HOW THE SOCIAL MEDIA USAGE IN A FESTIVAL SETTING COULD DEVELOP IN THE FUTURE
Time spent on social media can be anything from 100 minutes to 200 minutes every day. The social network also provides for one of the highest user engagement rates. This has been further improved by the high number of those using mobile phone ‘smart’ devices. Different research documents argue that social media users use smart devices to access social applications 7-10 times more compared to PCs/browsers. Some of the most popular social applications used worldwide include Facebook, Twitter, Instagram, Tumblr, WhatsApp, Sina Weibo and WeChat. Generally, a festival that attracts a large number of attendees is synonymous with producing almost a similar effect in social chatter. Social media applications like Facebook now provide attendees and festival organizers with dedicated tools for creating, showing interest and confirming attendance.
This information is then broadcasted to the festival organisers, attendees and their friends. With a small fee subscription, the event organisation can promote the event to the public (Facebook users that are not among their friends or friends of friends). This provides an interesting opportunity to measure reach and engagement. This is supported by different studies showing a rise in internet usage particularly with more users using social media applications or sites. Global events or festivals are synonymous with attracting a large-mass population in a specific physical location and for a limited duration. The huge scale of physical and online social interactions taking place during events and festivals is unrivaled. Large audiences are drawn to global events both locally and abroad by streaming on the internet.
Major events such as sports and political events continue to represent a major part of the global GDP. Aspects such as photography, video-taking or video-blogging played a key part in identifying perpetrators and thus in future might have the perceived potential to detract those with ill-politically instigated intentions. Whether the government will be buoyed to lean towards regulatory set-up supported by social media evidence is still open for question? All events planners are informed of the current economic situation in their pursuit to come up with sensibly priced activities, to break-even and gain financially. Inflation rates, current exchange rates, growth, and tax rates are taken into consideration. This is because events and festival impact on the host’s economy. For example, Office of National Statistics (ONS) data on Great Britain tourism survey indicate that London alone welcomed over 280 million visitors during mega-events (ONS, 2015).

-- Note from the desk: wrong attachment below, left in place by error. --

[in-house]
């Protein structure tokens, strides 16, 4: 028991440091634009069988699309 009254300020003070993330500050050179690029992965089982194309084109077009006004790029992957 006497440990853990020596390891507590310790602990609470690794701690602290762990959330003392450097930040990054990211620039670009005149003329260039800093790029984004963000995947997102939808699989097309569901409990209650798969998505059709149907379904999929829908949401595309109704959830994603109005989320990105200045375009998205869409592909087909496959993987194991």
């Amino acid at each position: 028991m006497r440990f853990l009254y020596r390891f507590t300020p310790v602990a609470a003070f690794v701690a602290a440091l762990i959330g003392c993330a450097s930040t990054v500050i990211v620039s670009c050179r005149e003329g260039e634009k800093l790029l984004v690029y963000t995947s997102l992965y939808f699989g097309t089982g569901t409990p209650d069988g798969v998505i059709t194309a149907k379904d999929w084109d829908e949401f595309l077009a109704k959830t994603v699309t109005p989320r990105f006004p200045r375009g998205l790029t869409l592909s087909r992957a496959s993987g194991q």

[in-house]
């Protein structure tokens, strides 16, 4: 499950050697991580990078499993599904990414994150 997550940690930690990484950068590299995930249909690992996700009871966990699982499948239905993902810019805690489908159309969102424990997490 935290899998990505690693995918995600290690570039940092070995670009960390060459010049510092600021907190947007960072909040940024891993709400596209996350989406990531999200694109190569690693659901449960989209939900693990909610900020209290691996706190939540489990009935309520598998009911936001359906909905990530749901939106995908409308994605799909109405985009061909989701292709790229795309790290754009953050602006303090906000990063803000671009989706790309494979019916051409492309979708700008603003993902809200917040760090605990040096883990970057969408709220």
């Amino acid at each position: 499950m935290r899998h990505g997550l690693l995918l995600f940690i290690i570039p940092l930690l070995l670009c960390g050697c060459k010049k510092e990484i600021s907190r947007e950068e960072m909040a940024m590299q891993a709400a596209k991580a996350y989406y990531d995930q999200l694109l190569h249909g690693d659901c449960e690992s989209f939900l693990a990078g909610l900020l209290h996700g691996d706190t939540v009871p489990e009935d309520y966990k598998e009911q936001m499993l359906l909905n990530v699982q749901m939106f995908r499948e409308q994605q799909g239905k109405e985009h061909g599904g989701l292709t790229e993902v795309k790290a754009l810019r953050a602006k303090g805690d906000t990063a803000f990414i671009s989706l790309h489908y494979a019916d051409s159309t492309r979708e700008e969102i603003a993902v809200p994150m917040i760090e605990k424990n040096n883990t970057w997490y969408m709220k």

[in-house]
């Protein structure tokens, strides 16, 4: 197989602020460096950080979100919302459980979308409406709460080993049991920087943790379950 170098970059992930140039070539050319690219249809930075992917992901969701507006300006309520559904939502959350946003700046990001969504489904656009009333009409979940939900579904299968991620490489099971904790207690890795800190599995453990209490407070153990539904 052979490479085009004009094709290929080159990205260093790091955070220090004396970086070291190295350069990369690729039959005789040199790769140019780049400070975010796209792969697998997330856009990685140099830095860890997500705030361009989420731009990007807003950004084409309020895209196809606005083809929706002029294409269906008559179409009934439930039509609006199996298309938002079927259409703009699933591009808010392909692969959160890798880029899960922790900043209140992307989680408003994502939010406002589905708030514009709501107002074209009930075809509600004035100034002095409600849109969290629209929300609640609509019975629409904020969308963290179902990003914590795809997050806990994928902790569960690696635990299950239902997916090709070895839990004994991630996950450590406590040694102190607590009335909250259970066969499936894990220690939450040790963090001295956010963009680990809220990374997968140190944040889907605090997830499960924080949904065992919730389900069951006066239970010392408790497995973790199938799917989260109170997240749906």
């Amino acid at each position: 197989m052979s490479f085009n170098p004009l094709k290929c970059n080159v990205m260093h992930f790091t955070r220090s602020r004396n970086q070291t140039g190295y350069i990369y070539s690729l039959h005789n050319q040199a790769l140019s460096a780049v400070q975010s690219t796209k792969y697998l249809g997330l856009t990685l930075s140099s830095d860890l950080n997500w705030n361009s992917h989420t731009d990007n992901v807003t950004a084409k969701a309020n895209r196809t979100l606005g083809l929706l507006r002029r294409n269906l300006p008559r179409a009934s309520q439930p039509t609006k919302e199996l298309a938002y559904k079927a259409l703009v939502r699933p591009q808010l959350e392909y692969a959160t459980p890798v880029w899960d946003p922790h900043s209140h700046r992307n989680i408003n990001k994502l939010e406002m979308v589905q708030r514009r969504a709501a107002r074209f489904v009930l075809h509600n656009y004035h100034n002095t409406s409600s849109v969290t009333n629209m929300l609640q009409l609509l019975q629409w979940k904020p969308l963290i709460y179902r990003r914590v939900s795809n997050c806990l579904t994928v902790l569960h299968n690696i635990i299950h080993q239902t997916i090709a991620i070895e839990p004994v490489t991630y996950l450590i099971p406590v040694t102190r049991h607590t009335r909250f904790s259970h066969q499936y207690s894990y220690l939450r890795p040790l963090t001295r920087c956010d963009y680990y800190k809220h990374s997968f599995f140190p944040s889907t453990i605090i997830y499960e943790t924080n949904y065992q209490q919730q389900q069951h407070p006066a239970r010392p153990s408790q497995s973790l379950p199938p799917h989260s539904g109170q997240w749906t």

In the future, it is likely that event organizers will focus on host countries/cities economic performance attributes like GDP and national debt before granting rights to host. (Please refrase). The internet has transformed the world into a global village making the business world competitive. The social environment defines where an event is happening or taking place. It is also closely associated with how and where one resides or was educated, including those that they interacted with. This is evident in the sheer number of social media users, Africa alone surpassing 600 million users. This trend will only edge towards one direction, that is, upwards. Coupled with majority youth population that use social media, event organisers will have to find the business value in this.